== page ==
[This post contains links to other articles on this website, as well as to other websites that I used to cite my examples. If you haven’t already, please take a moment to review the website disclosure statement here.]
Investing, Risk, & You
Let the good times roll!
Not only a great song but also an exceptional investment strategy! When the markets are up, don’t get greedy; invest as usual. When the markets are down, don’t panic; continue to invest. Neither scenario matters to you; you just let the good times roll!
Sounds pretty good, doesn’t it? Investing should be done like this, stress-free.
Now, the easiest way to let the good times roll is through dollar-cost averaging. Then, all you need to do is wait; the markets will take care of the rest!
Not familiar with dollar-cost averaging? That’s finance jargon for buying mutual funds on a consistent schedule for the same dollar amount, regardless of the news. Through this method, you too can become wealthy.
Are you going to become rich overnight? No, you aren’t. But this is a tried and trued strategy, particularly amongst followers of index funds and the Boglehead community.
Want proof? Well, historically, $500 invested each month, earning 10% on average, would have made you a millionaire in just under 30 years, all accomplished by letting the good times roll!
Crazy, I know. And while the past is no guarantee of the future, the preceding example illustrates the power of dollar-cost averaging and sticking to a plan.
However, do you know what is not a great investment strategy? Letting the good times roll until they aren’t, then selling your investments as the markets crash!
If this sounds like you, then as the title suggests: You’re Investing Wrong!
Your portfolio should look like you!
When you look at your portfolio, your risk tolerance should be evident within your investments; this means risk-takers should hold more stocks, while those more hesitant to fluctuations should hold fewer!
Now, no one can decide risk for you because it is your specific tolerance for fluctuations in the value of your portfolio.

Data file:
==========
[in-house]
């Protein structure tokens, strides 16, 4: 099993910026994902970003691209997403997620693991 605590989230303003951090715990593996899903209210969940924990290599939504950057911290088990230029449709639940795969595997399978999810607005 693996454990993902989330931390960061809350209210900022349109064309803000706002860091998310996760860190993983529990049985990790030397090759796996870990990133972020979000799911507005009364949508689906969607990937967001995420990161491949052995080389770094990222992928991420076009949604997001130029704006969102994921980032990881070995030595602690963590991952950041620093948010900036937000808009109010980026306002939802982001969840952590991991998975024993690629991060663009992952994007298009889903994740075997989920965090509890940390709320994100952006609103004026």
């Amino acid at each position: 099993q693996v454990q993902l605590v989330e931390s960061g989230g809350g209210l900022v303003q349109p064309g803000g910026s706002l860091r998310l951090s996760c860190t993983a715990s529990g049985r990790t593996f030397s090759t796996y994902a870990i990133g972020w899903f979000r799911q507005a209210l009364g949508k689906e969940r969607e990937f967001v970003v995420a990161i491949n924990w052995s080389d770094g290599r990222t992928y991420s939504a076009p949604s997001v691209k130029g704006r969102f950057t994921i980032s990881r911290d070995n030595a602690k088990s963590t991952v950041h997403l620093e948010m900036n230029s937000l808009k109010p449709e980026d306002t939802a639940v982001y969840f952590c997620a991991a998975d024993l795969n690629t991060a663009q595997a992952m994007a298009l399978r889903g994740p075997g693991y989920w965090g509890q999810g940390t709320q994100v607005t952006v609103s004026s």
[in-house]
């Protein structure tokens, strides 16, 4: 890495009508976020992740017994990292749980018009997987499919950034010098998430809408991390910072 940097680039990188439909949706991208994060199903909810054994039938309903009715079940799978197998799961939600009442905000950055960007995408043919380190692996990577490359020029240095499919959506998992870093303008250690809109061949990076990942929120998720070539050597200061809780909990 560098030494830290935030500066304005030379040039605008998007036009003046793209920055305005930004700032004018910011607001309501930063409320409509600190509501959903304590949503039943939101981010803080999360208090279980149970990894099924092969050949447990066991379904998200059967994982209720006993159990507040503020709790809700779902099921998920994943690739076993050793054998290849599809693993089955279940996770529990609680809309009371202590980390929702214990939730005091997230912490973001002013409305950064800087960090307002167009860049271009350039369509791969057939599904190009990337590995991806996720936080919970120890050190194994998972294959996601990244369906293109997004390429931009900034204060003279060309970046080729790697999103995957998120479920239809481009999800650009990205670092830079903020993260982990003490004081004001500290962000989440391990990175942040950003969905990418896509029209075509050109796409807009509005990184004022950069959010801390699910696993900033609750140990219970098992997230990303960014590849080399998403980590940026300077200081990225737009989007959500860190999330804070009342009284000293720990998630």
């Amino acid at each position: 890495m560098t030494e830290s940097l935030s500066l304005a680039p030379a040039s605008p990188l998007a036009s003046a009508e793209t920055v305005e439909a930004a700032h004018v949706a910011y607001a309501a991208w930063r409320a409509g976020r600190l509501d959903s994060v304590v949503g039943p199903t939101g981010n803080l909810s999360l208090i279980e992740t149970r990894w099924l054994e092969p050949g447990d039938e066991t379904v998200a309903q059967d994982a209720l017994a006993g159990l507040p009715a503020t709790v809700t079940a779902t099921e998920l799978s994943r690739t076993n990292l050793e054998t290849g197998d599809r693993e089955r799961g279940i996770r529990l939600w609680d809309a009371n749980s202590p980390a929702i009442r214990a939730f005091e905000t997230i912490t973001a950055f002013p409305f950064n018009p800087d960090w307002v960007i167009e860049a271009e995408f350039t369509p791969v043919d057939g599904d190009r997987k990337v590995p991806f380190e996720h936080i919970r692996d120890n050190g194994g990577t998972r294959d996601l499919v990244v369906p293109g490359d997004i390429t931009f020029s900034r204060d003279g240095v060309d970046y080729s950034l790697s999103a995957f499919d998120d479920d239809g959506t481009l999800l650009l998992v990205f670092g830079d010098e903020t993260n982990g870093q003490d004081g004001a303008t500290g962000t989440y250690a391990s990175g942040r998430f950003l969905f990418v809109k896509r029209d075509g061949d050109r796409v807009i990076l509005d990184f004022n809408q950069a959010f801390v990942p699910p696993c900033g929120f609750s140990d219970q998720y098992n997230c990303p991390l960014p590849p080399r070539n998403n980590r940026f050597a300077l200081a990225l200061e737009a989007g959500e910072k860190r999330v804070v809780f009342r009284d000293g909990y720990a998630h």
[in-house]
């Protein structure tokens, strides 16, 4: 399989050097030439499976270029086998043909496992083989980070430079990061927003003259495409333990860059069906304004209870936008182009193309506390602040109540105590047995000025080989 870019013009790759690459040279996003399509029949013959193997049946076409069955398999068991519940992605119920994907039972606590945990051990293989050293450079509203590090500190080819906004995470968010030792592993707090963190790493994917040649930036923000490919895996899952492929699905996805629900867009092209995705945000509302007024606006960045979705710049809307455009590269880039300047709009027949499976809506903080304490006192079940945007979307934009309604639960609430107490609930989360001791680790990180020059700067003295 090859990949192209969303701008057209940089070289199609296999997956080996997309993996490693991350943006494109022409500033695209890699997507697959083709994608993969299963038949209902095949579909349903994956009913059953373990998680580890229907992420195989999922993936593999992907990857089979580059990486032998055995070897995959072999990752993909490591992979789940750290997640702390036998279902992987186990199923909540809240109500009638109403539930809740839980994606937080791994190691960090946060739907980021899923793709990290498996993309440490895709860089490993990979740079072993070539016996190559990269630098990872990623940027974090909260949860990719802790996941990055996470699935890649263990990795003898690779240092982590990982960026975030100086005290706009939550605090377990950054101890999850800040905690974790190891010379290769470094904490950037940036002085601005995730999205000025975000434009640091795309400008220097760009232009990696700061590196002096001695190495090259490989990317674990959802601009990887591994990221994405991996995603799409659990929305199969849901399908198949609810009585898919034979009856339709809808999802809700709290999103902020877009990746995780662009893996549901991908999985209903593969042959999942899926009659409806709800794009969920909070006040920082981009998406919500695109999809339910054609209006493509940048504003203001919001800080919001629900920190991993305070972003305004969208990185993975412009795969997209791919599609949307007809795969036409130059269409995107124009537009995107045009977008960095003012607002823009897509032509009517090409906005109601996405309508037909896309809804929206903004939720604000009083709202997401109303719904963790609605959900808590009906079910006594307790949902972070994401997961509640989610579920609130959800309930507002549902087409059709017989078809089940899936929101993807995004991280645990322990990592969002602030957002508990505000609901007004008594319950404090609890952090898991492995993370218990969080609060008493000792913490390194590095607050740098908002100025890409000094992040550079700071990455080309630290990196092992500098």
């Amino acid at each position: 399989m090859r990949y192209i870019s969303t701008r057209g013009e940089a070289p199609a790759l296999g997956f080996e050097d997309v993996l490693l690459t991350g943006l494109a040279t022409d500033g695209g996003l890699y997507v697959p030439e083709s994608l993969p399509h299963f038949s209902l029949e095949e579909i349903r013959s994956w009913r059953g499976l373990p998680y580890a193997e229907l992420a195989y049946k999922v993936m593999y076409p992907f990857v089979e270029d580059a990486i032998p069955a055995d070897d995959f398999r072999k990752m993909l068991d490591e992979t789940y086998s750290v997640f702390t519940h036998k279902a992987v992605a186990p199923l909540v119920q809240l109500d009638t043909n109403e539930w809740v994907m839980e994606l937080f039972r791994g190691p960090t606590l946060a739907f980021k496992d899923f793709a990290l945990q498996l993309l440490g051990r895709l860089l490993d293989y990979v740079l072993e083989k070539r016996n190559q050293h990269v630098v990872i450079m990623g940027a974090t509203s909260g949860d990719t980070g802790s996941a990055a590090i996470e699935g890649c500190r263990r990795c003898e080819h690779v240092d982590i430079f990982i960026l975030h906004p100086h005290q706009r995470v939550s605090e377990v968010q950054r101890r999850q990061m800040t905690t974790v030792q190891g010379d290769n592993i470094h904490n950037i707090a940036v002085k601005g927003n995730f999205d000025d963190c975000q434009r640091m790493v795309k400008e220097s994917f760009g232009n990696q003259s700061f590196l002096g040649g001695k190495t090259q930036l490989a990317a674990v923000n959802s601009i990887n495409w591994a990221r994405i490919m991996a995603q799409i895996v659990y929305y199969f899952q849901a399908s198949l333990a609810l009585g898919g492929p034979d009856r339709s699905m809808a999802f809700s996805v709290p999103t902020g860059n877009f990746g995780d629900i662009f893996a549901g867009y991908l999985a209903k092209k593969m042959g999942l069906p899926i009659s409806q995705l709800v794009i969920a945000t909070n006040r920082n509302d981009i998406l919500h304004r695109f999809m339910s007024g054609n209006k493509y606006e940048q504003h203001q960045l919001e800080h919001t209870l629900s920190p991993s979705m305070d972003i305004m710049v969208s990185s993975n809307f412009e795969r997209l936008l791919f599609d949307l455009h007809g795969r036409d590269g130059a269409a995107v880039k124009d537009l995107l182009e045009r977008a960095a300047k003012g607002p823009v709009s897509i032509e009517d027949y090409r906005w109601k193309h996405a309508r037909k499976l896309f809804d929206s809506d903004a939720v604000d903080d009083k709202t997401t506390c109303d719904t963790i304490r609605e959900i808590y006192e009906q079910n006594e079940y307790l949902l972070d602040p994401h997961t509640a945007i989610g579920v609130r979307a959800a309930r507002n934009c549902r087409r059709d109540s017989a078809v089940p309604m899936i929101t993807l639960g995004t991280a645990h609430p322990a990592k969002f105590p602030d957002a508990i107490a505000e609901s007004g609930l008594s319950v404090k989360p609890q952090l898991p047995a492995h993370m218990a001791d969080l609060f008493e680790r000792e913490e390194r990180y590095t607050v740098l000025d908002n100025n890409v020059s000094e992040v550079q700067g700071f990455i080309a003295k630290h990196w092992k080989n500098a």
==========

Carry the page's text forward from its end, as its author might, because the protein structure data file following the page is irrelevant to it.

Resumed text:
Thus, if the idea of a market downturn gives you an upset stomach and the desire to sell, do not reach for Peptobismal. Instead, it is time to have an honest conversation with yourself around risk and reward.
Why do I say this?
Because, while previously working as an advisor at one of the largest financial firms, I would meet regularly with new clients who had just sold after the downturn and were now looking for help in picking up the pieces.
In almost every meeting, a pattern emerged: The individuals had been over-exposed to risk given their specific tolerance for it and personal preferences.
My takeaway was this: It is excellent to hold investments during the upside; everyone can. But if you cannot watch the downturn without intervening, you cannot let the good times roll! Instead, your portfolio needs to be rebuilt so that it reflects you!
So I challenge you, can you handle the subsequent correction or crash that is yet to come? If not, read on!
Diversification is essential
The easiest way to fix having too much risk in your portfolio is through diversification, which is why I advocate for the use of funds!
Funds do a great job of spreading risk for you by investing in a group of securities, whether they be stocks or bonds, or both. By increasing your underlying holdings, the chances of loss are reduced since you are no longer dependent upon the success or failure of one investment.
Generally, investors should strive to keep their portfolio in two main asset categories: Stocks & Bonds. If you think of stocks and bonds as a football team, stocks are your offensive team; bonds are your defensive team. The reasoning for this is that stocks are used to grow your portfolio, while bonds are used to preserve it.
Now, ordinarily, the older you become, the greater the exposure to bonds you will desire. The reasoning for increased bond exposure is to provide stability since, as you age, the likelihood of withdrawing your money increases. Thus you have less time for your investments to recover from a loss, so you will want to protect them. After all, who wants to live forever or never to use the money they saved?
Queen and The Cars in the same article; I wonder if I can fit any other classic rock references into this post…
Anyway, no two people are identical, so invest according to your risk tolerance.
But Olaf, that is easier said than done! How does one determine their risk tolerance?
I’m glad you asked.
Determining risk tolerance
Above, you will see a chart that Fidelity Investments assembled, which shows portfolio returns for various investor types with different risk profiles. The four asset categories represent the average index performance of domestic stocks, foreign stocks, government bonds, and short-term (cash equivalent) investments from 1927-2019.
Remember: Risk is your ability to tolerate fluctuations in the value of your money in the hope of reward.